It’s taken as a point of pride by the organizers of the Olympics that their games are free of politics. Every four years, though, as the main event of the Summer Games rolls around, that point is exposed for the lie that it is, almost always with Israel caught in the middle. And every four years, the Jewish state’s athletes, pundits and citizens alike are shocked into disbelief by the levels of Israel hatred they encounter around the Games.
With the Olympics kicking off Friday (early Saturday Israel time), Rio finds itself front and center on Israeli front pages Sunday morning, but rather than purely celebratory, as it likely is elsewhere, coverage is characterized by the Sturm und drang of both the blue-and-white athletes’ poor reception and performance thus far, and tensions with the Lebanese team during the kick-off event.
“Celebration and disappointment,” reads the main front page headline of Israel Hayom, while inside it takes a more sanguine view with the headline “Olympic embarrassment,” leading off its coverage with a confrontation that nearly came to blows, by some accounts, when the Lebanese team refused to share a bus to the opening ceremony with their Israeli counterparts.
“It’s not clear if the organizing committee tried to cause a confrontation or maybe this was a big unsuccessful joke, but in practice the idea came off as the biggest mistake of the celebratory opening,” writes correspondent Miki Sagi from Rio.
In Haaretz, financial columnist Nehemia Shtrasler, for some reason dispatched to Rio, focuses not on the bus bust-up but another humiliation suffered by Israel at the opening ceremony.
“The only delegation to be treated to boos was the 101st, the Israelis. On the other hand, the Palestinian team was met with loud applause,” he writes.
But Shtrasler at least gives the Brazilians themselves a hand for what he says was a good show pulled off despite low expectations. “After the big opening and a day of competition, one can say quietly: Brazil pulled it off with respect.”
Not so in Yedioth Ahronoth, where the front page is filled with everything bad that happened at the Games, including what columnist Nadav Zenzifer calls “the height of modesty,” describing the “cheap” opening ceremony.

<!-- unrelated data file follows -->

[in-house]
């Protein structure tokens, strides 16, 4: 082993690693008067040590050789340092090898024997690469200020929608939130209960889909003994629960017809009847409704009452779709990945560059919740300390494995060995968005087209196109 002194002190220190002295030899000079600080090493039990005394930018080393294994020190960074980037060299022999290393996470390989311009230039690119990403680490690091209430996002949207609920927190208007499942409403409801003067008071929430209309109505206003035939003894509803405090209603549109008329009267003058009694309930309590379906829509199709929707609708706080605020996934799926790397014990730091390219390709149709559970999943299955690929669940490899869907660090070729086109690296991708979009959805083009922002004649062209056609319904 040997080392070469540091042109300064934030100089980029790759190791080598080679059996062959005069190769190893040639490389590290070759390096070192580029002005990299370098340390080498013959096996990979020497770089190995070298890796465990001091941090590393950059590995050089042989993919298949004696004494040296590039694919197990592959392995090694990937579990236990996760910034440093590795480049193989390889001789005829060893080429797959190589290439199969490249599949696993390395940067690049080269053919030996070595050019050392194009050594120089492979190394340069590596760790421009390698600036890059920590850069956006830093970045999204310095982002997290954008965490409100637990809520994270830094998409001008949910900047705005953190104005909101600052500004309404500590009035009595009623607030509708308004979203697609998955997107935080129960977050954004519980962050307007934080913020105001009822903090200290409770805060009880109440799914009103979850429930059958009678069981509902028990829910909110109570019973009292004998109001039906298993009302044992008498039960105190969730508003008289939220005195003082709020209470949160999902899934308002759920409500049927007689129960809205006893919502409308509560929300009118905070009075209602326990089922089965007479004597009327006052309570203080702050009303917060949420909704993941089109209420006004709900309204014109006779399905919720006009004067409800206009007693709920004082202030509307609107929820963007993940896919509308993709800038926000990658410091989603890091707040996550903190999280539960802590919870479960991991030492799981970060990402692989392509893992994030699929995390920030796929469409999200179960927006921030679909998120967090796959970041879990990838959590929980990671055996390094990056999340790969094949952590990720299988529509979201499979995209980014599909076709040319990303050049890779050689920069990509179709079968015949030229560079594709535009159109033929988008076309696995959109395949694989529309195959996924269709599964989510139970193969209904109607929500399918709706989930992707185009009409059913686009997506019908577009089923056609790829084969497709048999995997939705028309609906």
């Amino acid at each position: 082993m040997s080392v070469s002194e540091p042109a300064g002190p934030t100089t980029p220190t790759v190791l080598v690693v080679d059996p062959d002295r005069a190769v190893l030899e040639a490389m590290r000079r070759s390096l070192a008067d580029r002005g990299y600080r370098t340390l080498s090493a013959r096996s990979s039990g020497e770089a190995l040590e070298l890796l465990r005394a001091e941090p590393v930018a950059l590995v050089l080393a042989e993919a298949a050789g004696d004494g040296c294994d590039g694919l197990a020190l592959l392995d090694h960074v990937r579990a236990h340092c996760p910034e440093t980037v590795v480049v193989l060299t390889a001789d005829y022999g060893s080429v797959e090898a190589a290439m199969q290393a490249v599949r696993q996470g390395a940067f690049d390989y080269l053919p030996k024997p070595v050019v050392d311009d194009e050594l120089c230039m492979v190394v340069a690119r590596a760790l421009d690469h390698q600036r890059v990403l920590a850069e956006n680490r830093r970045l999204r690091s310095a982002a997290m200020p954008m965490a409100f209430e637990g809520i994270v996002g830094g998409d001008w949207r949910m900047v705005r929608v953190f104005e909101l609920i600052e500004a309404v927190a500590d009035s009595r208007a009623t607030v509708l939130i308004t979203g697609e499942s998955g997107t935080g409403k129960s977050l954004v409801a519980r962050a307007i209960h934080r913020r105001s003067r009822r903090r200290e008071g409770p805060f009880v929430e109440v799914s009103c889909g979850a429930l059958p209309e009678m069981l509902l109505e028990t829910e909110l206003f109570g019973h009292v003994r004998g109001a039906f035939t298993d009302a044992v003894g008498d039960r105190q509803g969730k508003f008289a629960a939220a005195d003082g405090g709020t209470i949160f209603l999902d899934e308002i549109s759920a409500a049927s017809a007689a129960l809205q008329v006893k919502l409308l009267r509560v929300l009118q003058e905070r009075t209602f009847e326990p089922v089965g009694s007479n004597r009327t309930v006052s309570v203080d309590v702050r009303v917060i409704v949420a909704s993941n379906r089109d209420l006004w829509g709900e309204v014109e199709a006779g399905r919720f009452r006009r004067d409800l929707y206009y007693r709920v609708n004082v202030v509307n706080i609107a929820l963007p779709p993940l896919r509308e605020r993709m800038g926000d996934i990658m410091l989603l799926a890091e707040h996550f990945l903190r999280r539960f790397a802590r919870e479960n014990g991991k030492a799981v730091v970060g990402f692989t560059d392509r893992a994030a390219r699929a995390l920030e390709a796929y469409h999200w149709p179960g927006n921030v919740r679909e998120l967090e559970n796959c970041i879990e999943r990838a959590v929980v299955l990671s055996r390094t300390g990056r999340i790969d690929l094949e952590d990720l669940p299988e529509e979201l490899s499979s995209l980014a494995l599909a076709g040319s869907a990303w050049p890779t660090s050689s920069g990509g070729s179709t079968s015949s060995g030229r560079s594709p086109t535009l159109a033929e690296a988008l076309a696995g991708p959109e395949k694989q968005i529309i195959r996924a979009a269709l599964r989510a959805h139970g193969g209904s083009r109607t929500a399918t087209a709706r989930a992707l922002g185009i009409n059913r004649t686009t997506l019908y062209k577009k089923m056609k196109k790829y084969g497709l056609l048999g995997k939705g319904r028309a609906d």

Yet the real disappointment belonged to Israel, according to diplomatic pundit Nahum Barnea, dispatched to Rio as well for some reason, who recounts Israeli athletes inability to get into medal rounds, as well as the bus and boos fiascos.
Barnea chalks up the bus affair to a local who didn’t know better and slams the Israeli team for not putting up a bigger fight and not raising a ruckus afterward. Given Brazil’s distance from the Middle East, though, he reads far more into the boos.
“Anyone who wants could be comforted by the fact that not all 60,000 spectators booed; there were here and there even some claps of support. Brazil has 7-10 million people with Arab heritage. One of those is acting president Michel Temer, who is of Lebanese extraction,” he writes. “But let’s not fool ourselves: Hatred of Israel crosses all boundaries of religion and heritage. The wild cheers received by the tiny Palestinian team are proof: We are labeled. Brazilians who have no clue where Israel is on the map, and who have no reason to know, still know that we are the bad guys.”
Israel Hayom columnist Oded Shalev also lets loose with internal criticism, calling Israeli officials’ decision to go along with a ban on broadcasting the bus-fuffle, and forbidding the delegation to speak to the press about it, “Chelmic,” in reference to the half-mythological shtetl of idiots.